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Paulette Bourgeois worked as an occupational therapist and a print and television journalist before she began writing for children. When Franklin in the Dark, was released in 1986, it became a bestseller—and the Franklin phenomenon was born. Paulette has gone on to write over 30 Franklin ...
Paulette Bourgeois worked as an occupational therapist and a print and television journalist before she began writing for children. When Franklin in the Dark, was released in 1986, it became a bestseller—and the Franklin phenomenon was born. Paulette has gone on to write over 30 Franklin stories illustrated by Brenda Clark that have been published around the world. Although Paulette is best known for the Franklin books, she has also written other children’s titles, including a number of non-fiction books and the award-winning picture book Oma’s Quilt. Paulette lives in Toronto, Ontario. After graduating from the illustration program at Sheridan College, Brenda Clark worked as a freelance illustrator for children’s magazines and books. When she was asked to illustrate Franklin in the Dark, Brenda researched turtles and other animals in order to give Franklin and his friends as many authentic details as possible. In addition to over 30 Franklin collaborations with Paulette Bourgeois, the duo created another picture-book classic, Big Sarah’s Little Boots. Brenda Clark is also the illustrator of Sadie and the Snowman and the award-winning Little Fingerling. Brenda lives in Port Hope, Ontario.
Franklin could swim underwater and hit a home run. He knew how to climb the monkey bars and pump himself high on the swings. But Franklin had a problem. He couldn't ride his bicycle without training wheels.
In the spring, all of Franklin's friends had training wheels on their bikes.
Beaver was the brave one. She took her extra wheels off first. She practised and practised. Then she went to the park to show off.
"Look at me!" she shouted. "I can ride my bike all by myself."
Franklin watched Beaver ride around in circles.
It wasn't long before Beaver could signal with one paw and hold on to the handlebar with the other.
Soon, everyone but Franklin could ride without training wheels.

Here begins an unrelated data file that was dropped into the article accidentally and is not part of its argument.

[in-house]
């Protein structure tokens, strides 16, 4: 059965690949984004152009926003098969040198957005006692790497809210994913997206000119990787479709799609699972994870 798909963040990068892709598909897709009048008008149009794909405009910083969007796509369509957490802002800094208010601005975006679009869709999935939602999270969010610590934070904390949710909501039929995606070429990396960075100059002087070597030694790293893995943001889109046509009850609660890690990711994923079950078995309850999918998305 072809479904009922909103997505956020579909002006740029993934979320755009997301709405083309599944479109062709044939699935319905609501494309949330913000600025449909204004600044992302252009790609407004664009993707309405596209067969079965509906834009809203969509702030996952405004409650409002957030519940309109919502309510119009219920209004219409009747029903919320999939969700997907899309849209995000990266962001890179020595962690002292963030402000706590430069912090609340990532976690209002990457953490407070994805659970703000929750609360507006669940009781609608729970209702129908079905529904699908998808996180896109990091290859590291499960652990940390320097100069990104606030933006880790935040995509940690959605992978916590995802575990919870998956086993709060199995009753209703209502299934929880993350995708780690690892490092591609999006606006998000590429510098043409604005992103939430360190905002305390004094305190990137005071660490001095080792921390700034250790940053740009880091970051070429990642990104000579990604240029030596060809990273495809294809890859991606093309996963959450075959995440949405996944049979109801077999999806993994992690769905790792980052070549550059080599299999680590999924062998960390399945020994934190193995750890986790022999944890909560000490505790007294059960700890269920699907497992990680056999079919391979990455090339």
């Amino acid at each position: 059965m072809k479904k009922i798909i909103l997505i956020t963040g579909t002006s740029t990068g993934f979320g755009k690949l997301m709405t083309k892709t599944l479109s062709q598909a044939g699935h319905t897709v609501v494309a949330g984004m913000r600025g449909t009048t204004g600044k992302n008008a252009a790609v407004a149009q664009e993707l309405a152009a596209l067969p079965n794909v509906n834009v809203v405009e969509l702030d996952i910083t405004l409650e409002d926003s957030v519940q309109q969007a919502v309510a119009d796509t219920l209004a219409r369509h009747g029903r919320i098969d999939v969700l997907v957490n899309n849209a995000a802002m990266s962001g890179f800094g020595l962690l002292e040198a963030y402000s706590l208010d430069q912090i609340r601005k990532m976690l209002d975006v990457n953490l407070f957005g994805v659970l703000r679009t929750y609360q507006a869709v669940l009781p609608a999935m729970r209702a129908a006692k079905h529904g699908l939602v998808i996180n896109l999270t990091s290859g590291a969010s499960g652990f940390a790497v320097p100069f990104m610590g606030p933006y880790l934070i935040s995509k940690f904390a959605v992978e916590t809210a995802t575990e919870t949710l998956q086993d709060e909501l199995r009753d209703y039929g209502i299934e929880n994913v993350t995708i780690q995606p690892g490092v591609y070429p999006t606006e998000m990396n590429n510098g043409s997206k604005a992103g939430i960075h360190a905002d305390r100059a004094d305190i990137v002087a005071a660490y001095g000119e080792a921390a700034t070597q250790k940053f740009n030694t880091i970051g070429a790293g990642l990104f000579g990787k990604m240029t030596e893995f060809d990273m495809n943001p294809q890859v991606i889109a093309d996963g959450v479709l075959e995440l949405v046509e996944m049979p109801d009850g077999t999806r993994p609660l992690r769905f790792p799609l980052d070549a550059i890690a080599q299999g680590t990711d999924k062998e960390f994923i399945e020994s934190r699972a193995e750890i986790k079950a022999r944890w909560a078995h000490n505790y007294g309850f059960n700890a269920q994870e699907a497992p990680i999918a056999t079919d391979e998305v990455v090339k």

"We're going on a picnic," said Bear. "Come on."
Franklin was worried that his friends would make fun of his training wheels.
"I'm not hungry," Franklin fibbed. He went home to eat lunch, alone.
Afterwards, Franklin asked his mother to help take the training wheels off his bike. He wanted to ride all by himself.
He sat on his bike, and his mother gave him a push.
Franklin wibbled and wobbled, and teetered and tottered. Then he fell into the flower bed.
"I can't do it," he said. "I'm never riding this bike again."
For the rest of the week, Franklin felt left out.
He watched as his friends rode off without him.
They were becoming great explorers on their bikes.
On Saturday, Franklin's friends zoomed by his house.
"That looks like fun," said Franklin's mother.
"I can't ride without my training wheels," groaned Franklin.
"Did you give it your best effort?" asked his mother.
"Well ..." said Franklin. "Maybe I could try one more time."
Franklin sat on his bike.
"It's tippy!" he cried.
His mother held on the seat. "Try it. I won't let go until you tell me to."
Franklin pedalled while his mother guided the bicycle from behind.
He felt unsteady and very unsure.
"I'm going to fall," he said, and he stopped pedalling.
"Riding a bicycle is difficult," said his mother. "But you can't give up just because it's frustrating."
"It's too hard for me," said Franklin. "It was easy for my friends."
"Do you think everything comes easily for them?" she asked.
Franklin had to think about that.
Franklin went to the park.
He saw Beaver struggling to swing on the monkey bars. Each time she got to the third rung, she fell into the sand below.
"No, Beaver," said Bear. "Do it like this. It's easy."
"Easy for you," said Beaver.
She tried one more time and fell again.
"Maybe tomorrow," Beaver grumbled.
Excerpted from Franklin Rides a Bike by Paulette Bourgeois, Brenda Clark. Copyright © 1997 Contextx Inc.. Excerpted by permission of Kids Can Press.
All rights reserved. No part of this excerpt may be reproduced or reprinted without permission in writing from the publisher.
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Posted December 29, 2011
Posted July 6, 2013